Unacceptable Levels

In 1971, the then Secretary of State for Northern Ireland Reggie Maudling talked about “an acceptable level of violence”. Fifty years later we are wallowing in what could be justifiably described as ‘an acceptable level of sectarianism’.

Recent events have once again highlighted the depths to which this society has sunk.

We have witnessed young people inanely chanting about and glorifying three decades of murder, sectarianism and terror, that they fortunately did not have to live through, yet more bonfires burning images and symbols designed to heighten community divisions, the grossly insensitive and provocative display of Parachute regiment flags in Derry and, perhaps the most telling of all, the vitriolic, unapologetic and tribal reactions on social media, radio phone in programmes and from elected representatives and commentators.

Offensive and sectarian acts are not only being justified, they are being normalised through a narrative which argues that ‘they do this and we do that – so that’s alright’.

All sorts of cover is offered as justification for the vilest and most divisive behaviour. It is defended as ‘culture’, it is minimalised in an attempt to make it insignificant, it is boasted as a ‘right’.  It is shamelessly and brazenly defended without apology or concern. These are the depths to which we have sunk.

Such is the polarisation and division in this society that it now seems impossible to call out one sectarian act without reference to another, often unrelated, incident by way of justification. 

The levels of vitriol and invective, particularly on social media, evidences the arrogance, the confidence and the assuredness of the perpetrators, in what amounts to tribal warfare.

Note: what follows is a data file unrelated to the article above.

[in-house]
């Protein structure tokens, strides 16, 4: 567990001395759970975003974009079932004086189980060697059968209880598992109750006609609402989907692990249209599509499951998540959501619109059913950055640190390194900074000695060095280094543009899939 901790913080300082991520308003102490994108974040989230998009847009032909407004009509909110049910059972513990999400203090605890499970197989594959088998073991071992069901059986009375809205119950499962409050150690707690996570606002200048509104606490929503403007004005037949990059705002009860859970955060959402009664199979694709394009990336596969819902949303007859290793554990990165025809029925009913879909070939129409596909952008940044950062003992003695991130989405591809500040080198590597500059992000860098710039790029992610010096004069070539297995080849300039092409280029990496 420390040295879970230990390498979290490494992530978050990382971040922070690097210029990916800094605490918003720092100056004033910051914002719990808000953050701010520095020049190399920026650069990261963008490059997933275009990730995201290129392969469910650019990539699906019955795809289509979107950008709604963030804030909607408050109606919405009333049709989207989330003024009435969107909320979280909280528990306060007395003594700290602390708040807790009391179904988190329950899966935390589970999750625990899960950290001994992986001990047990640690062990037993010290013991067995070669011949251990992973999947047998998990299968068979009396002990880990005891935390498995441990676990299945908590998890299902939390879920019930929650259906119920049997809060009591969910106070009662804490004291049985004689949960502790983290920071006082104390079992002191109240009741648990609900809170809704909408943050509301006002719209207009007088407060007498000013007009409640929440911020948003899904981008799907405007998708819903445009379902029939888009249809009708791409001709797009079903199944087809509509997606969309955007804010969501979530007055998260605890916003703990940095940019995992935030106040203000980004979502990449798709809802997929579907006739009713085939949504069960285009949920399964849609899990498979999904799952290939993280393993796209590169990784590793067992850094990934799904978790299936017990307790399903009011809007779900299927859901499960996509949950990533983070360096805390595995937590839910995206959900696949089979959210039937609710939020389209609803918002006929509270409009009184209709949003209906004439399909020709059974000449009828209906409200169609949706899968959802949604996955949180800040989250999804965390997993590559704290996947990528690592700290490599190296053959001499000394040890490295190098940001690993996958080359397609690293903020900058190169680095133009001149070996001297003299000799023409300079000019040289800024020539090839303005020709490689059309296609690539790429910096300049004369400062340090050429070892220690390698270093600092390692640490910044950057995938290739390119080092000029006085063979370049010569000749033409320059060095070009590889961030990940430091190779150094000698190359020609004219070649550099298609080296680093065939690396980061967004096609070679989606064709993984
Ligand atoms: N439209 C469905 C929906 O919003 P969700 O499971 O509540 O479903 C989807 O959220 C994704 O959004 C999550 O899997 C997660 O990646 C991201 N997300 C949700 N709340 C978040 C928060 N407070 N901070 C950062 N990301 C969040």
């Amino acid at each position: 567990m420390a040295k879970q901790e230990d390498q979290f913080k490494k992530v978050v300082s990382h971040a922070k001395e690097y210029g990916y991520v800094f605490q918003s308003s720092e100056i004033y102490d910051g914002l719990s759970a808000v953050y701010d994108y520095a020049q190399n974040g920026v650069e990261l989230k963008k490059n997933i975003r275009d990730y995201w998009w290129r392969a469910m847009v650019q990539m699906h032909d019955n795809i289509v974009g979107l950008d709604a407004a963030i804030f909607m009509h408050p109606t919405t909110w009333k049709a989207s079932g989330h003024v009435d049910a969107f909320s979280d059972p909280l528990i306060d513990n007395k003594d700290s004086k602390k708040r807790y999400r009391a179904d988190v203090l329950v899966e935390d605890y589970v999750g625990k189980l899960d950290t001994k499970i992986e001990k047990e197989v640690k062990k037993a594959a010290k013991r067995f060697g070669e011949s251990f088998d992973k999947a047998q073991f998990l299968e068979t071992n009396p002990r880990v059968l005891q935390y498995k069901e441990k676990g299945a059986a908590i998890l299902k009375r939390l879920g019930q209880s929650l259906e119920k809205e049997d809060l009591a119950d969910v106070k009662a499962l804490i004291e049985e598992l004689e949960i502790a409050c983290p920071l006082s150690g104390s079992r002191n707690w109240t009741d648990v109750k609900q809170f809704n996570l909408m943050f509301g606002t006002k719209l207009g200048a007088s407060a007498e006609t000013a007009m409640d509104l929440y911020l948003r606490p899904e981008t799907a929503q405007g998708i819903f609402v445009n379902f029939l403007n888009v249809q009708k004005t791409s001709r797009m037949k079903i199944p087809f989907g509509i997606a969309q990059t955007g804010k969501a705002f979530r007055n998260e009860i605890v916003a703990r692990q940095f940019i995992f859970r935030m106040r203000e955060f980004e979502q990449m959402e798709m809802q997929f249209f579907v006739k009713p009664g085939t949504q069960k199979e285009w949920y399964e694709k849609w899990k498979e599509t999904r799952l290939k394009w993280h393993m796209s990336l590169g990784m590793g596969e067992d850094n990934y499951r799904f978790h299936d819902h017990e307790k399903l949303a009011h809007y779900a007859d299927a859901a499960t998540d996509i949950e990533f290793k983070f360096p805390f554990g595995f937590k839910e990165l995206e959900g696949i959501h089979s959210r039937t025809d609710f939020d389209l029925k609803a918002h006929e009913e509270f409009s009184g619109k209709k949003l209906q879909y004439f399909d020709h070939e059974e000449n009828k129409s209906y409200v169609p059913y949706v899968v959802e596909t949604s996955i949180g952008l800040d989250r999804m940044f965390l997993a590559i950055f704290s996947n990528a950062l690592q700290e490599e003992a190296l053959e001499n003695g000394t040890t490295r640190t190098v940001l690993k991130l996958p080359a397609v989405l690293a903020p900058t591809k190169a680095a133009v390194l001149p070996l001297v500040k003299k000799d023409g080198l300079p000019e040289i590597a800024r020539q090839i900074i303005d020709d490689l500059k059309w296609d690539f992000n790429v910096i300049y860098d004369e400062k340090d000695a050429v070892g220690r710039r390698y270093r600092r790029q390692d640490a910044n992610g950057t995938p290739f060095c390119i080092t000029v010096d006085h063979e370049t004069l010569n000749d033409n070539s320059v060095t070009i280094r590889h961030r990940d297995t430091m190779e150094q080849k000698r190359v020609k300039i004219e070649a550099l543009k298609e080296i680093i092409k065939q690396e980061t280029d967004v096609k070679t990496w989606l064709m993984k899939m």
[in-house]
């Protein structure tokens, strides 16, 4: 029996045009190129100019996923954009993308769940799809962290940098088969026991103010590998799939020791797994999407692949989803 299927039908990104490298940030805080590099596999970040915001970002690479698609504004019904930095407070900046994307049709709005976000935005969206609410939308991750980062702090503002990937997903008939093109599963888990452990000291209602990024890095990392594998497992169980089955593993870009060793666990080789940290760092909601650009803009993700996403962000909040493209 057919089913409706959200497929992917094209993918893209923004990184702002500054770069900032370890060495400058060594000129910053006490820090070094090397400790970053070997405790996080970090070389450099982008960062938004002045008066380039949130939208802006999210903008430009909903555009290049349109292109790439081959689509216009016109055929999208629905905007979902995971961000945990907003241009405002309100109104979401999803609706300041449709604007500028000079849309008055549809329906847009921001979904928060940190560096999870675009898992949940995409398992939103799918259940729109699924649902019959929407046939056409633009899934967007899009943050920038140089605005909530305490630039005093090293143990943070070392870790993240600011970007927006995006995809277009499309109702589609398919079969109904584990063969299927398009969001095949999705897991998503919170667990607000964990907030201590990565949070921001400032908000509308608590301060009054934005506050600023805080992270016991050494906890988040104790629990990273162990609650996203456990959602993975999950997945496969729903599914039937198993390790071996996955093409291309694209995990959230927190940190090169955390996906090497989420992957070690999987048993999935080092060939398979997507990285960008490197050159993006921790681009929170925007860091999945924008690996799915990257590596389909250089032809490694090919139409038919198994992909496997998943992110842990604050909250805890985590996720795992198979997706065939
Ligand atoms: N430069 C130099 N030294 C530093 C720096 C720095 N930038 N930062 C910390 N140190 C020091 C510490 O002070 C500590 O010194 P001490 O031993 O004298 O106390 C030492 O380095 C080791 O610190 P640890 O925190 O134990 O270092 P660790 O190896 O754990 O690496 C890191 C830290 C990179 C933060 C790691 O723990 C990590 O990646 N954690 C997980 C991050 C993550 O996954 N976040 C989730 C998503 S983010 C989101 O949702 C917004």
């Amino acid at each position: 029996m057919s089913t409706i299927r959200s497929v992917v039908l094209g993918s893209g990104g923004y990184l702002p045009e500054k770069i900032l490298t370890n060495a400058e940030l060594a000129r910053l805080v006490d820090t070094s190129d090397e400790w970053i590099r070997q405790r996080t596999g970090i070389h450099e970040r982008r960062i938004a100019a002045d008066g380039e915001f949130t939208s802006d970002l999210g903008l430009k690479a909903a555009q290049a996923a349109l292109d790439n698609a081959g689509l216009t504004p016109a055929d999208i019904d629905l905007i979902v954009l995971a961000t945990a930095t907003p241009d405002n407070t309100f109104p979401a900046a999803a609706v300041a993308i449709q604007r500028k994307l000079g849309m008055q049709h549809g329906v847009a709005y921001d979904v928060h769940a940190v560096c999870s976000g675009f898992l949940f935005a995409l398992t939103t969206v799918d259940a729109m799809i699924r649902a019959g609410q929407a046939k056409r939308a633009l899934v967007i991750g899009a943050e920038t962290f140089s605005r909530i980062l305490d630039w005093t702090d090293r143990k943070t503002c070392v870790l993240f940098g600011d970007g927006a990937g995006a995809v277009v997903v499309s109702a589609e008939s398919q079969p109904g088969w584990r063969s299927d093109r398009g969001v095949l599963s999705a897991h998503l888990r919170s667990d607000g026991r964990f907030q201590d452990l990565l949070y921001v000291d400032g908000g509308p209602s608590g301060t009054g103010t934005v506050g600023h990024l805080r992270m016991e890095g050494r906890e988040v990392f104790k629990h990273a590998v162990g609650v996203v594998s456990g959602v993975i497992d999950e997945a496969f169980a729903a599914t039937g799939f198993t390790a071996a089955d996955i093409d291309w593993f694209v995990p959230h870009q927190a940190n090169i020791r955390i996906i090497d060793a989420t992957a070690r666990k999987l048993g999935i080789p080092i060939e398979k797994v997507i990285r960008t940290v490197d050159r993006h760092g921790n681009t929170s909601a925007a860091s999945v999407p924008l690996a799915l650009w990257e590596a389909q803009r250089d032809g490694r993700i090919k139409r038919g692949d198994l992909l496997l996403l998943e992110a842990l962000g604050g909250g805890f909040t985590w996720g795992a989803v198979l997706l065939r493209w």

Arguably, we have reached what many view as ‘an acceptable level of sectarianism’, as any pretence at uniting the community is swept aside and battle lines are drawn between competing nationalisms, British and Irish.

All the while, the major political parties happily reap what they have sown, retaining their positions of power and privilege at the expense of working-class people including, ironically, those who act out the sectarian script on their behalf.

That this is happening during one of the worst a cost-of-living crisis in recent memory makes it all the more frustrating for those on the political left who seek unity amongst workers, an end to sectarianism and a radical change in the structure of society.

History will not look favourably on our condemnations alone if we do not seek ways to build a bulwark against the tribalism of our times.

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